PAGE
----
Sensory preconditioned and second-order conditioned responding are each well-documented. The former occurs in subjects (typically rats) exposed to pairings of two relatively neutral stimuli, S2 and S1, and then to pairings of S1 and a motivationally significant event [an unconditioned stimulus (US)]; the latter occurs when the order of these experiences is reversed with rats being exposed to S1-US pairings and then to S2-S1 pairings. In both cases, rats respond when tested with S2 in a manner appropriate to the affective nature of the US, e.g., approach when the US is appetitive and withdrawal when it is aversive. This paper reviews the neural substrates of sensory preconditioning and second-order conditioning. It identifies commonalities and differences in the substrates of these so-called higher-order conditioning protocols and discusses these commonalities/differences in relation to what is learned. In so doing, the review highlights ways in which these types of conditioning enhance our understanding of how the brain encodes and retrieves different types of information to generate appropriate behavior.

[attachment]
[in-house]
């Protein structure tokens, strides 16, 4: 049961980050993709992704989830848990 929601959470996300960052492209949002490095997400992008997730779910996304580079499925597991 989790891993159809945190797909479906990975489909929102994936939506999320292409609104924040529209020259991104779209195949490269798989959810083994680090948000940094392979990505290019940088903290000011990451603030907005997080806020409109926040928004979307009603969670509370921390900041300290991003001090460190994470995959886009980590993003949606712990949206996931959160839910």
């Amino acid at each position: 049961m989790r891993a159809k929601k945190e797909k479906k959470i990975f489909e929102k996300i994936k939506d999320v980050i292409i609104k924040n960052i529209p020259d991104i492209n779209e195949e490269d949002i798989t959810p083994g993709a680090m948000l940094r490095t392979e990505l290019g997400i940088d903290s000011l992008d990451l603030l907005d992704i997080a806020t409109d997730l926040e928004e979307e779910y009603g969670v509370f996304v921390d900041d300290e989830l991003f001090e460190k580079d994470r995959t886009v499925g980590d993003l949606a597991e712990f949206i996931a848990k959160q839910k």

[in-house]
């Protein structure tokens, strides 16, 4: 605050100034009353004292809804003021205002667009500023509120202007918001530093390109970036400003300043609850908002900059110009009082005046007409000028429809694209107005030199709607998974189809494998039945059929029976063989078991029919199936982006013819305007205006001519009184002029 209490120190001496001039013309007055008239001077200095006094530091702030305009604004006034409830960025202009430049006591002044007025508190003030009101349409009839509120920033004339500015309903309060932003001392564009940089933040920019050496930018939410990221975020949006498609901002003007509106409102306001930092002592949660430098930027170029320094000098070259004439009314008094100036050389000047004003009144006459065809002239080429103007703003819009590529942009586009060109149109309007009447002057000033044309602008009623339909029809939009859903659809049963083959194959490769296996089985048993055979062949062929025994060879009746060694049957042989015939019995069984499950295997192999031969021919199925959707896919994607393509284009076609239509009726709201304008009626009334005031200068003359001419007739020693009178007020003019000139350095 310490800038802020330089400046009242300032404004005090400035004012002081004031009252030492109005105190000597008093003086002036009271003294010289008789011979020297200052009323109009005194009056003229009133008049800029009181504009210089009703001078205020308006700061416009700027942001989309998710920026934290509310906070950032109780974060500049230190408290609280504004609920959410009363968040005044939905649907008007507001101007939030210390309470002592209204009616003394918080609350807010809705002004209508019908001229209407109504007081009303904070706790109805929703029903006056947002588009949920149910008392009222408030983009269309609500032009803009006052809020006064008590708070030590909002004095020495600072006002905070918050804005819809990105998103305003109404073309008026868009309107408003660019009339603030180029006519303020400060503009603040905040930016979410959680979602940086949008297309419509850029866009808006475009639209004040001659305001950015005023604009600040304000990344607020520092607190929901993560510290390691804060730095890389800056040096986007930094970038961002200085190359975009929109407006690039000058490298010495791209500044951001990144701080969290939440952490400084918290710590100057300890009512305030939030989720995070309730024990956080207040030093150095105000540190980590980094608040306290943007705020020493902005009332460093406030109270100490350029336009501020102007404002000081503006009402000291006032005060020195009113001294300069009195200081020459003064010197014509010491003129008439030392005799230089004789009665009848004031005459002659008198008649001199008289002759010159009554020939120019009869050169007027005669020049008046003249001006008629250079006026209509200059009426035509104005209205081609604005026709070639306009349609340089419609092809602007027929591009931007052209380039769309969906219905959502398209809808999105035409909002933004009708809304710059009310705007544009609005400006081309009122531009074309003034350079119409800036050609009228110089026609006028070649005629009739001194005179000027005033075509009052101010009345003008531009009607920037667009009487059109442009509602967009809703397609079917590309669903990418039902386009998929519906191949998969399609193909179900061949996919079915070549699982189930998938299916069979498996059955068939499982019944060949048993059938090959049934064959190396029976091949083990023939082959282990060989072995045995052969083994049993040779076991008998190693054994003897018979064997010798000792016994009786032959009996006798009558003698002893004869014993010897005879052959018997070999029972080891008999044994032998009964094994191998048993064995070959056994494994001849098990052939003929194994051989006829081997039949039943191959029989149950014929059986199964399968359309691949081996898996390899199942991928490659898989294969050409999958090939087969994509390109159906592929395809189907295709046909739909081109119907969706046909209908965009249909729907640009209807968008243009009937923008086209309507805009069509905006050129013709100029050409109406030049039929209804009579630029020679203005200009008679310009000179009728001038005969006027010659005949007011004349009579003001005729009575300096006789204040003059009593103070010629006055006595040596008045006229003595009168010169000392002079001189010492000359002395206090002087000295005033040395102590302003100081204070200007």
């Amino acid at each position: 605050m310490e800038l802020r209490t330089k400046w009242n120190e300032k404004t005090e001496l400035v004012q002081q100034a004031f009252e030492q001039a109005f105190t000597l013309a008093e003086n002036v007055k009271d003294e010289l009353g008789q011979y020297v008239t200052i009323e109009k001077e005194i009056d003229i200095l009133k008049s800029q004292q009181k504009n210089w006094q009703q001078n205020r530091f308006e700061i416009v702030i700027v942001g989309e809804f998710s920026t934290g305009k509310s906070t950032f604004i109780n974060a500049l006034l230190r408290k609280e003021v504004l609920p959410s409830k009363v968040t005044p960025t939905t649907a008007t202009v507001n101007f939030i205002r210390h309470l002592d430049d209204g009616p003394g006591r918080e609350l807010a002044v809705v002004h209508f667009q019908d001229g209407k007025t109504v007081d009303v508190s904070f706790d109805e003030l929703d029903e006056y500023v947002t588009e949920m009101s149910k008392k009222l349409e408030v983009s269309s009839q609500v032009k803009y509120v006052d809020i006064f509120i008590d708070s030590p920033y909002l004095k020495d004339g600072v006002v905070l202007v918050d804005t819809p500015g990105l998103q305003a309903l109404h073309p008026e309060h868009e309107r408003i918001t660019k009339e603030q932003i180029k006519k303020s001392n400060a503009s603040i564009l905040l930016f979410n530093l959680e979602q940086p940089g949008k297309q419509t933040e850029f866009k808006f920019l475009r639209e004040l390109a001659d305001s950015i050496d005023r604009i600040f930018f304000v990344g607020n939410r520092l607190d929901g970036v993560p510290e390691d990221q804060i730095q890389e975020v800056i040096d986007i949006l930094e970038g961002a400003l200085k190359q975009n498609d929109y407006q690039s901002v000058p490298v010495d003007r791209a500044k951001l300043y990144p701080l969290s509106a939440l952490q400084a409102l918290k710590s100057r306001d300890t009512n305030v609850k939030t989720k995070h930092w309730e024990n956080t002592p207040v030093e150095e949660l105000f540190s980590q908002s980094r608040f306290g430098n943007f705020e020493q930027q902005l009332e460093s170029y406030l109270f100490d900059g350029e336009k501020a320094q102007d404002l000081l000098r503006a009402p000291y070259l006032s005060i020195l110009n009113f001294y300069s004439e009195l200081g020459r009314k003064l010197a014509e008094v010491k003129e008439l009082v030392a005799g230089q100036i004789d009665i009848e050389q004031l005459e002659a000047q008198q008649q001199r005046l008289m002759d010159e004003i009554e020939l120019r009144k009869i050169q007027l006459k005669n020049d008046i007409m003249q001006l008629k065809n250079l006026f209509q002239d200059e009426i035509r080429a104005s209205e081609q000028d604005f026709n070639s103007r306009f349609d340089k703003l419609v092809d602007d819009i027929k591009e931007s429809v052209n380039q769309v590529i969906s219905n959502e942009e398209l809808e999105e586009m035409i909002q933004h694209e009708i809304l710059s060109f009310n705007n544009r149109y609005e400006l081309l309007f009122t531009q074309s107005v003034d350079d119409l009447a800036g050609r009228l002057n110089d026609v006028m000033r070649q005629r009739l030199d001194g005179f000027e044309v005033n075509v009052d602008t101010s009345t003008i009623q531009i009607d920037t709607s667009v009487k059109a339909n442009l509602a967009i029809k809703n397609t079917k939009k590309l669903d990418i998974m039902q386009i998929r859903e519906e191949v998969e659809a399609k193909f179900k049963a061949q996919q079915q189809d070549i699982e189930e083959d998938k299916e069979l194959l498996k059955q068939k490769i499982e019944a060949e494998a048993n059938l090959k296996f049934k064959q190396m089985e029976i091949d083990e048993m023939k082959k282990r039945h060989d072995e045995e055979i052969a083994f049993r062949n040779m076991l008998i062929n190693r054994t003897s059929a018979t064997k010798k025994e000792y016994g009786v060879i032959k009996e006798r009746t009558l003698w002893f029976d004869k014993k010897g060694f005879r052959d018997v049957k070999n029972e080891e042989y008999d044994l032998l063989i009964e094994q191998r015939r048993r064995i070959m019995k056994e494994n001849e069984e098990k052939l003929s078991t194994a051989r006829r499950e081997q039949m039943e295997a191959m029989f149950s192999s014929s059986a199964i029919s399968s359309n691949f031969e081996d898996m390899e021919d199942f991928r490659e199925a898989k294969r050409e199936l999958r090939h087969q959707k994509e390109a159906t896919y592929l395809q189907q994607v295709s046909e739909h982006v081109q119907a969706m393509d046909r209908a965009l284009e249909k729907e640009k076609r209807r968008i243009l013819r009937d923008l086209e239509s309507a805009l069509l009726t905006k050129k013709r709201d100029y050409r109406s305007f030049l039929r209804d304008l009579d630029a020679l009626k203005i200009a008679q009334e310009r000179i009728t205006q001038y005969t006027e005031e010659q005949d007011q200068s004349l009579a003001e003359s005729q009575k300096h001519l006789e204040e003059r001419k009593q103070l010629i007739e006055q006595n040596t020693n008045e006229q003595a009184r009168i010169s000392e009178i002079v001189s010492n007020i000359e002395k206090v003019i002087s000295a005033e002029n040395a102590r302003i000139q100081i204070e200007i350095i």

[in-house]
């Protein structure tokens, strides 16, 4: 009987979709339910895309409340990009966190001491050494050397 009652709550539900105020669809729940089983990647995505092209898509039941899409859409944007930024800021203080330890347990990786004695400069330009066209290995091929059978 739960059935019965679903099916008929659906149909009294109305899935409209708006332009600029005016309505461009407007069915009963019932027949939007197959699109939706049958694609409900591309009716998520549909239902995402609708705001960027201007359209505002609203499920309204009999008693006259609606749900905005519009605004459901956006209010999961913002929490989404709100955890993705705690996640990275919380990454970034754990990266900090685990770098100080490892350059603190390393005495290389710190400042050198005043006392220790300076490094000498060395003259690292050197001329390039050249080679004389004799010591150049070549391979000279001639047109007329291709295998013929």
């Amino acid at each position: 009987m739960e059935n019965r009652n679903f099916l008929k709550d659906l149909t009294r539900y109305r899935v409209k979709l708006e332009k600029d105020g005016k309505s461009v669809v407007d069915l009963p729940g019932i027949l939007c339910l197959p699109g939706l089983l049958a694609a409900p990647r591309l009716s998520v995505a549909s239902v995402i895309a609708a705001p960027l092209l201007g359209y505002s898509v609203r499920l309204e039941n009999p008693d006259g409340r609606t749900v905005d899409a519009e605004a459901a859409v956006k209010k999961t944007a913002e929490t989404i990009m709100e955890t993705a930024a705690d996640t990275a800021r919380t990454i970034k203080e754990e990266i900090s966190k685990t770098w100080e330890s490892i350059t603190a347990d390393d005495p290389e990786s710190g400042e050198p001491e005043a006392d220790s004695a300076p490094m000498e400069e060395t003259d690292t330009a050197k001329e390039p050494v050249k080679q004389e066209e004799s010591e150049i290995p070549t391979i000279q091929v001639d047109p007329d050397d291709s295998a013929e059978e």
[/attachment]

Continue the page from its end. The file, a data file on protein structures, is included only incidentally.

The neural substrates of higher-order conditioning: a review